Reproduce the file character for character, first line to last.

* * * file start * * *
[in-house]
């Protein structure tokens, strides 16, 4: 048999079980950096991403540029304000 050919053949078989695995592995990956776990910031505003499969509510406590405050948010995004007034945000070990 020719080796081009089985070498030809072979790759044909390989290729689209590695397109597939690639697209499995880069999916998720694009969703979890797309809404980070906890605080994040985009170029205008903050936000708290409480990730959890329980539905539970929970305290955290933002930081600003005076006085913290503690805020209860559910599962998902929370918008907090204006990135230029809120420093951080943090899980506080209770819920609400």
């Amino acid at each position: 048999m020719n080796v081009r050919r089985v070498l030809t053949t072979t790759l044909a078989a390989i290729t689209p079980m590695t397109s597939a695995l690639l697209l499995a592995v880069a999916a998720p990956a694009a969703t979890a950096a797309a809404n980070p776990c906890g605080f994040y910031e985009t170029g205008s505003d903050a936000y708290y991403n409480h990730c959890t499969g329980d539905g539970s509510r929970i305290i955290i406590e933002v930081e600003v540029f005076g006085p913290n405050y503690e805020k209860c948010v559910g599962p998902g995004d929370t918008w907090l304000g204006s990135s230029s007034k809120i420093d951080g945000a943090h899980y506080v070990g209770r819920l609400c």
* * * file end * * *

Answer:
[in-house]
């Protein structure tokens, strides 16, 4: 048999079980950096991403540029304000 050919053949078989695995592995990956776990910031505003499969509510406590405050948010995004007034945000070990 020719080796081009089985070498030809072979790759044909390989290729689209590695397109597939690639697209499995880069999916998720694009969703979890797309809404980070906890605080994040985009170029205008903050936000708290409480990730959890329980539905539970929970305290955290933002930081600003005076006085913290503690805020209860559910599962998902929370918008907090204006990135230029809120420093951080943090899980506080209770819920609400």
């Amino acid at each position: 048999m020719n080796v081009r050919r089985v070498l030809t053949t072979t790759l044909a078989a390989i290729t689209p079980m590695t397109s597939a695995l690639l697209l499995a592995v880069a999916a998720p990956a694009a969703t979890a950096a797309a809404n980070p776990c906890g605080f994040y910031e985009t170029g205008s505003d903050a936000y708290y991403n409480h990730c959890t499969g329980d539905g539970s509510r929970i305290i955290i406590e933002v930081e600003v540029f005076g006085p913290n405050y503690e805020k209860c948010v559910g599962p998902g995004d929370t918008w907090l304000g204006s990135s230029s007034k809120i420093d951080g945000a943090h899980y506080v070990g209770r819920l609400c």